The best way to influence the vote of the local public is to hold seminars or conferences that will mostly target the attention of the officials and of the people within the workforce. Conferences and seminars will serve the best purpose of disseminating information about the campaign being held among the local leaders. Aside from conferences and seminars, the social media can also serve as an information post. Dissemination of information through the social media also has the advantage of targeting more citizens—regardless of their occupational or educational background—that will be concerned about the topic within a shorter period of time than would other forms of local public campaign.
Above all, a clear platform on how the mandate on nurse-patient ratio could help the hospitals and patients will serve the best purpose of raising awareness among the local public and the legislative body.

Increasing My Power to Influence Votes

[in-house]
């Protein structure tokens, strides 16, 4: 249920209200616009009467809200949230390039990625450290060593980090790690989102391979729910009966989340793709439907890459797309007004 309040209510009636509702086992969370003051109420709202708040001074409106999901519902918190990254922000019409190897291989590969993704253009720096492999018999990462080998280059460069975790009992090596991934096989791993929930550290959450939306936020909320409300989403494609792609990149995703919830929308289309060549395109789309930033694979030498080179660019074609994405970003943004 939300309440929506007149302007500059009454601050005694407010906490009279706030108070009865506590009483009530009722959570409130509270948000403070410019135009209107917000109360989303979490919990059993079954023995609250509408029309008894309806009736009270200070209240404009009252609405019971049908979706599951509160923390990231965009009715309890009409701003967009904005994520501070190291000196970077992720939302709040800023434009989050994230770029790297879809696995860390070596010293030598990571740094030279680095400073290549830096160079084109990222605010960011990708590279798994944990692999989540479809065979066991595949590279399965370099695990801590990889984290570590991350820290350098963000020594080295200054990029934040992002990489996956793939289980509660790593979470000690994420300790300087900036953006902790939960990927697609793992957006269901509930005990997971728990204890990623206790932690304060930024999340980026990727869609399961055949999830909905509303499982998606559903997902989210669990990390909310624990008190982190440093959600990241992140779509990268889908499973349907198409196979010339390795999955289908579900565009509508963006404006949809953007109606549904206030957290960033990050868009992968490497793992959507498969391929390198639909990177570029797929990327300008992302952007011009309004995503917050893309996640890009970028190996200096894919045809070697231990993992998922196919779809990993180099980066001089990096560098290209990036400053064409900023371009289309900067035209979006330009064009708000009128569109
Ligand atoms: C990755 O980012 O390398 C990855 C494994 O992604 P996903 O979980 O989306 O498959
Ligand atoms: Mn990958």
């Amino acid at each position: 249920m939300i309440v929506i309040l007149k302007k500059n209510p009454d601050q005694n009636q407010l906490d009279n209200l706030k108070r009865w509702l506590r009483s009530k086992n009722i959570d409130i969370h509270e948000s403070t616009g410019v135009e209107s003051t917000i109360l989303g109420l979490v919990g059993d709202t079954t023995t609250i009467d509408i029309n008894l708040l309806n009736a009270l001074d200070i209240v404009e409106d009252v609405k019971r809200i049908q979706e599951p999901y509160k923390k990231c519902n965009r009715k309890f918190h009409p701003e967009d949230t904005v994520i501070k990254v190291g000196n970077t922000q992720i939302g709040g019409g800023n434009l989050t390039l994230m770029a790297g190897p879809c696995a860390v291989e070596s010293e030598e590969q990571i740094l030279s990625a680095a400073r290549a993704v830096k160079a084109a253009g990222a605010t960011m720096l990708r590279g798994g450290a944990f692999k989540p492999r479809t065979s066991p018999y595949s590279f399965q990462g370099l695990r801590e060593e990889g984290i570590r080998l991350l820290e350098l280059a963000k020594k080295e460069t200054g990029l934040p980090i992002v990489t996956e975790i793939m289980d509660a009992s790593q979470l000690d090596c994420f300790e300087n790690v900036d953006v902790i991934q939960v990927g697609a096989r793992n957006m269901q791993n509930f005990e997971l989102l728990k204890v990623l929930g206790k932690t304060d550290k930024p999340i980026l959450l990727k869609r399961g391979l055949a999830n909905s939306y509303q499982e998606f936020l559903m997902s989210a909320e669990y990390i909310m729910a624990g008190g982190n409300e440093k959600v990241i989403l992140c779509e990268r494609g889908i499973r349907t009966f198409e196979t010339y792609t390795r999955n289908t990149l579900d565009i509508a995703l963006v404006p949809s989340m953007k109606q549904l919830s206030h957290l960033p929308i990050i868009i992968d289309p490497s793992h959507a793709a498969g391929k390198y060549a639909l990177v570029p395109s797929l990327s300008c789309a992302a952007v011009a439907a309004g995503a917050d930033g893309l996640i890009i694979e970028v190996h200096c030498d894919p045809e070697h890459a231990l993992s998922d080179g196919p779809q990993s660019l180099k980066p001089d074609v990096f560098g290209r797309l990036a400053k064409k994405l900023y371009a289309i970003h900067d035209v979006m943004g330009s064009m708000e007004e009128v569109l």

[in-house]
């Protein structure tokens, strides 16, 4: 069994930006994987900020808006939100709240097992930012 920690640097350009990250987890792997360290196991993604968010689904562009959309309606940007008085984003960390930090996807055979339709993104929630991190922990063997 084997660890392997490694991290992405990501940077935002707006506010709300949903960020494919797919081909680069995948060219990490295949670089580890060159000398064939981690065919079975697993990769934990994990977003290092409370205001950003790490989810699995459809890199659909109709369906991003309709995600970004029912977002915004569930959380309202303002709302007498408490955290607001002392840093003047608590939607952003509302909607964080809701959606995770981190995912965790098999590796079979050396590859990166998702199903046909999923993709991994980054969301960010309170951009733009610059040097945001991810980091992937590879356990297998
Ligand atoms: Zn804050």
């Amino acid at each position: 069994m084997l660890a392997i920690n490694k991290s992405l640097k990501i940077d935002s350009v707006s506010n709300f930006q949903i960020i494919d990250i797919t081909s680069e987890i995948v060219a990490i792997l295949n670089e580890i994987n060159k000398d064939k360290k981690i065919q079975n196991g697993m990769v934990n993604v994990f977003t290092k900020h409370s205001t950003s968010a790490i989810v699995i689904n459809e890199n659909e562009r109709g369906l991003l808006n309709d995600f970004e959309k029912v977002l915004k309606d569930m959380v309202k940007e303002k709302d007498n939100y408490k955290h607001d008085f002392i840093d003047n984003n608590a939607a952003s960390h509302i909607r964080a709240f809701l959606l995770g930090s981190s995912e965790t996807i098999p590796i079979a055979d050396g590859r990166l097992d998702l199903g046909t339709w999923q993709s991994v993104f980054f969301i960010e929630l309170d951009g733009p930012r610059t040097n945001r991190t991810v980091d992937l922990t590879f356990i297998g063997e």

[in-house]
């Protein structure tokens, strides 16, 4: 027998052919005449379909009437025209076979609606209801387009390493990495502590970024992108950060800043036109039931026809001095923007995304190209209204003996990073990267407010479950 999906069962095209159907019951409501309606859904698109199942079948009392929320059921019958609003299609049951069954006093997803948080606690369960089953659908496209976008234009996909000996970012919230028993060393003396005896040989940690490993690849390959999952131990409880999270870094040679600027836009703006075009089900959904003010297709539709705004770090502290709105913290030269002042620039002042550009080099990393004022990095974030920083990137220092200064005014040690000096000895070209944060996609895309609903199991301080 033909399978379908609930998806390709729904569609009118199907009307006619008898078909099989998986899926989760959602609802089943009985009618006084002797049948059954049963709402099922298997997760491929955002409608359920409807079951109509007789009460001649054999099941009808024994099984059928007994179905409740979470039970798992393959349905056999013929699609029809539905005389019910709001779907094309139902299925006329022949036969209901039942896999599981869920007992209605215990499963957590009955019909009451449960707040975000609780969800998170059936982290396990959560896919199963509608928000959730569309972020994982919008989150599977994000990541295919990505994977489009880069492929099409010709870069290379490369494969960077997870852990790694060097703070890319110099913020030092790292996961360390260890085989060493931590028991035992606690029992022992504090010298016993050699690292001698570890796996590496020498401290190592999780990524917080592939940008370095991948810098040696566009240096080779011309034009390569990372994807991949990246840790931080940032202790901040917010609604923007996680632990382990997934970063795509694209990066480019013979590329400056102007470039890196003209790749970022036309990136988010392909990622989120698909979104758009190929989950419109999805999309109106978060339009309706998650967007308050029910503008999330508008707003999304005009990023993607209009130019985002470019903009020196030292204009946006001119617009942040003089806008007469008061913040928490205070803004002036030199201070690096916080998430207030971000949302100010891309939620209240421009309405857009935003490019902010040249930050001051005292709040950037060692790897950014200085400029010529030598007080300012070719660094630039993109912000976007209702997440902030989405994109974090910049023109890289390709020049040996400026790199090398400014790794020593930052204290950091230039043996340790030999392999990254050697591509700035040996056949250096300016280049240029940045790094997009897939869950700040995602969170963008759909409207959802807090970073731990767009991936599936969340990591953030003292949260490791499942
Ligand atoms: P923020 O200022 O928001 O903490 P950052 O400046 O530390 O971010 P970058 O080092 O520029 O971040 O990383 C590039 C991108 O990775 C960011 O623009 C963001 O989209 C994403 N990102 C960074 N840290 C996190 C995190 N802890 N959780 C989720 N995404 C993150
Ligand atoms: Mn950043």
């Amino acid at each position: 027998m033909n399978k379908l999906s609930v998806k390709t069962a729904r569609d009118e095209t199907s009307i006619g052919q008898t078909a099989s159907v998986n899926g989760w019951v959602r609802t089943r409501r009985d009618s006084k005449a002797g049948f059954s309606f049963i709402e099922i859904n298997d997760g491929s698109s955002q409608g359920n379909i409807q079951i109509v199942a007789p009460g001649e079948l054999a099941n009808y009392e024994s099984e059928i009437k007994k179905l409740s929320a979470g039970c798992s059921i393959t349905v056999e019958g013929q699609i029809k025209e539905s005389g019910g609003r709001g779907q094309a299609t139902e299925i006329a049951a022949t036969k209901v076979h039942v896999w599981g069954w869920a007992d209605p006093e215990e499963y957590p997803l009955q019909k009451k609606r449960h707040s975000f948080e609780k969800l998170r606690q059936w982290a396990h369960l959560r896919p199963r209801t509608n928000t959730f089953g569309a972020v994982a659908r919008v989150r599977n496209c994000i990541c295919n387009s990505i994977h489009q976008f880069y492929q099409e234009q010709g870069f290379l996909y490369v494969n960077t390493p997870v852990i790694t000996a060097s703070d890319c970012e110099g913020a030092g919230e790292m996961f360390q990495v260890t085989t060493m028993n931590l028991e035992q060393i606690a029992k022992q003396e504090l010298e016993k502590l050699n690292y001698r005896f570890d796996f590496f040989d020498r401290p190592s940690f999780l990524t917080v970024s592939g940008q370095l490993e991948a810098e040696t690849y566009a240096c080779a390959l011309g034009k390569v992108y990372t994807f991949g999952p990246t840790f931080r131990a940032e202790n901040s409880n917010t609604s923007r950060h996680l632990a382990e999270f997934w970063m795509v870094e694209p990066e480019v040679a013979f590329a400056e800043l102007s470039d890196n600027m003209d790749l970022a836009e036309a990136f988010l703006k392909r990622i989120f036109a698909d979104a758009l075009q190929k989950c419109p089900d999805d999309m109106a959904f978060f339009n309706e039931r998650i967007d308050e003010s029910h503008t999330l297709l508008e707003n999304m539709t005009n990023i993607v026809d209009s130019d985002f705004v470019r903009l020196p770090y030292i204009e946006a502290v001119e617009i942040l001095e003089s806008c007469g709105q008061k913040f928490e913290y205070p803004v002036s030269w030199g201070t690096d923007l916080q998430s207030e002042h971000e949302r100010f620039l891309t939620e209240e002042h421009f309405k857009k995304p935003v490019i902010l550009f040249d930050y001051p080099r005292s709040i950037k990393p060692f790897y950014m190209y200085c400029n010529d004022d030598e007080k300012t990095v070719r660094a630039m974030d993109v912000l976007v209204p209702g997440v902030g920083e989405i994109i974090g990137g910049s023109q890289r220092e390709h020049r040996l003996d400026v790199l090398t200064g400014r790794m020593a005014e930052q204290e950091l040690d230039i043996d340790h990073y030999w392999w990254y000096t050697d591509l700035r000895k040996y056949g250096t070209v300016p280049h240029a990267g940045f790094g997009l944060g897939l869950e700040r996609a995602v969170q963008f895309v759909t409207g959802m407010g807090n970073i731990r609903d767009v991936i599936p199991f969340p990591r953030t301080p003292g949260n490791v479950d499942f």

As advocates for a better healthcare system through proper nurse staffing, nurses are at an advantage in talking the public and legislators over to support a bill on mandated nurse-patient ratio. We are the ones who are at the frontline, together with patients and other medical practitioners, in experiencing the impacts of a disproportioned workload, thus making us the best candidates to campaign for the legislation of the mandate being tackled on hand. As Abood (2007) enumerated, nurses advocating for a better healthcare through proper nurse staffing can utilize any, a combination, or all of these powers: potential, expert, legitimate, referent, reward, and coercive power. Power in this sense is the “ potential to exert influence” (Abood, 2007). As nurses serving as legislative advocates for a mandate on nurse-patient ratio, we have the advantages of (1) knowing more about the issue as we get to experience it first hand, (2) knowing the best possible solutions as we have already analyzed possible setbacks, disadvantages, and advantages due to repeated exposure to the problem, and (3) having already formulated a proper way to approach the problem. But aside from these seemingly naturally available advantages, we, advocate-nurses, can have better potential to exert influence by (1) joining larger advocate groups that campaign for the same outcome regarding the issue at hand, (2) increasing credentials for better recognition as a credible advocate, and (3) by holding programs that will target other nurses and get them interested into campaigning for the same cause.